Let us begin by considering the simple scenario where the OLAP hierarchy is a binary tree. Let denote an arbitrary node in the hierarchy with left(h) and right(h) returning the left and right children of if they exist. We propose a dynamic programming algorithm to compute the optimal partition. We use the table to denote aggregate R-ELBO of splitting the sub-tree rooted at node using at most partitions where . The base case is simply building the VAE on all the tuples falling under node . When , we evaluate the various ways to split such that the aggregate R-ELBO is minimized. For example, when , there are two possibilities. We could either not split or build two VAE models over left(h) and right(h). The optimal decision could be decided by choosing the option with least aggregate error. In general, we consider all possible ways of apportioning between the left and right sub-trees of and pick the allocation resulting in least error. The recurrence relation is specified by,

(10)

The extension to non-binary trees is also straightforward. Let be the children of node . We systematically partition the space of children into various groups of two and identify the best partitioning that gives the least error (eq. 11). A similar dynamic programming approach was also used for constructing histograms over hierarchical data in [44].

(11)

Scenario 2: Partitioning with Contiguous Atomic Groups. Given the atomic groups , a common scenario is to partition them into contiguous subsets. This could be specified as integers where the boundary of the -th subset is specified by and consists of a set of atomic groups . This is often desirable when the underlying attribute has a natural ordering such as year. So we would prefer to train VAE models over data from consecutive years such as instead of arbitrary groupings such as . This problem could be solved in near linear time (i.e., ) by using the approach first proposed in [22]. The key insight is the notion of sparse interval set system that could be used to express any interval using a bounded number of sparse intervals. The authors then use a dynamic programming approach on the set of sparse intervals to identify the best partitioning.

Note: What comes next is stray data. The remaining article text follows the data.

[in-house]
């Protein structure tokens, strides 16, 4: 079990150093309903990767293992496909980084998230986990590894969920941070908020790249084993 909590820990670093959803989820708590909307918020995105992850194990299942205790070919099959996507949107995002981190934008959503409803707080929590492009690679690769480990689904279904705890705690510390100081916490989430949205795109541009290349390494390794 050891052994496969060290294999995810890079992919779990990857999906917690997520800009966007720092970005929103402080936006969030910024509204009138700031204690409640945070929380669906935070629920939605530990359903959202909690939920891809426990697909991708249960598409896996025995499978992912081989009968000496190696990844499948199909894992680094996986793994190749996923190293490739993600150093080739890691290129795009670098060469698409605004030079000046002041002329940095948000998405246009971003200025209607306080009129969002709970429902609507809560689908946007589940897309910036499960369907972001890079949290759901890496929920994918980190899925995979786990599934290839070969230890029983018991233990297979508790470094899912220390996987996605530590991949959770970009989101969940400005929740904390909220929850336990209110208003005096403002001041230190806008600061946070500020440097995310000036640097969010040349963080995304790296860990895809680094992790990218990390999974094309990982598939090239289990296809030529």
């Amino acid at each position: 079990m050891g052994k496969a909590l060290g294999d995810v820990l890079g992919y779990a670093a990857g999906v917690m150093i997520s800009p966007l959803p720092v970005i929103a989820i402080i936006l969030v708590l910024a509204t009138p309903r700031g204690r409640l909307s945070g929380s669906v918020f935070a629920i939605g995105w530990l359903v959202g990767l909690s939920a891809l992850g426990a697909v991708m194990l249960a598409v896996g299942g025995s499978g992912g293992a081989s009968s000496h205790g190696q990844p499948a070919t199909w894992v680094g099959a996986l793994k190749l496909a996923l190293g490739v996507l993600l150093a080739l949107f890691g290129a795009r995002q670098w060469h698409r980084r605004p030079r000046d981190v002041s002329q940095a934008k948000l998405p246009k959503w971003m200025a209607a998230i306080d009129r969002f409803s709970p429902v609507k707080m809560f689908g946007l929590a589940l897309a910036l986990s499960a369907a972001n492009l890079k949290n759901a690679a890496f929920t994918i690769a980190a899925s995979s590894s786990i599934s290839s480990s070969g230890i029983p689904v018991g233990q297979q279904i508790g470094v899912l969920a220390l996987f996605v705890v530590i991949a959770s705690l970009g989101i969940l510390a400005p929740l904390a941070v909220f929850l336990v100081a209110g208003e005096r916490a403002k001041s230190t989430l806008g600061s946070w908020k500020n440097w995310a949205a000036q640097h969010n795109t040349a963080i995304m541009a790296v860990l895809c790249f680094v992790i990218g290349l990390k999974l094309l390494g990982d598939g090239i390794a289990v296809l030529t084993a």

In practice, is often determined by various other factors such as space budget for persisting the generative models. Identifying automatically is an interesting orthogonal problem. Our bounding function for R-ELBO has a natural monotonic property. We empirically found that common heuristics for selecting number of clusters such as Elbow method [23] works well for our purpose.

Vi Experiments

We conduct a comprehensive set of experiments and demonstrate that VAE (and deep generative models) are a promising mechanism for AQP. We reiterate that our proposed approach is an alternate way for generating samples, albeit very fast. Most of the prior work for improving AQP estimates could be transparently used on the samples from VAE.

Fig. 2: Varying Sample Size
Fig. 3: Varying Query Selectivity
Fig. 4: Varying Latent Dimension
Fig. 5: Varying Model Depth
Fig. 6: Varying Input Encoding
Fig. 7: Varying Output Encoding

Vi-a Experimental Setup

Hardware and Platform. All our experiments were performed on a server with 16 cores, 128 GB of RAM and NVidia Tesla K80 GPU. We used PyTorch [42] for training VAE and GAN, bnlearn [46] for learning Bayesian Networks and MSPN [35] for mixed sum-product networks (MSPN).

Datasets. We conducted our experiments on two real-world datasets: Census [47] and Flights [6, 15]. Both datasets have complex correlated attributes and conditional dependencies that make AQP challenging. The Census dataset has 8 categorical attributes and 6 numerical attributes and contains demographic and employment information. The Flights dataset has 6 categorical and 6 numerical attributes and contains information about on-arrival statistics for the last few years. We used the data generator from [15] to scale the datasets to arbitrary sizes while also ensuring that the relationships between attributes are maintained. By default, our experiments were run on datasets with 1 million tuples.

Deep Generative Models for AQP. In our experiments, we primarily focus on VAE for AQP as it is easy and efficient to train and generates realistic samples [10]. By default, our VAE model consists of a 2 layer encoder and decoder that are parameterized by Normal and Bernoulli distributions respectively. We used binary encoding (Section IV-E) for converting tuples into a representation consumed by the encoder.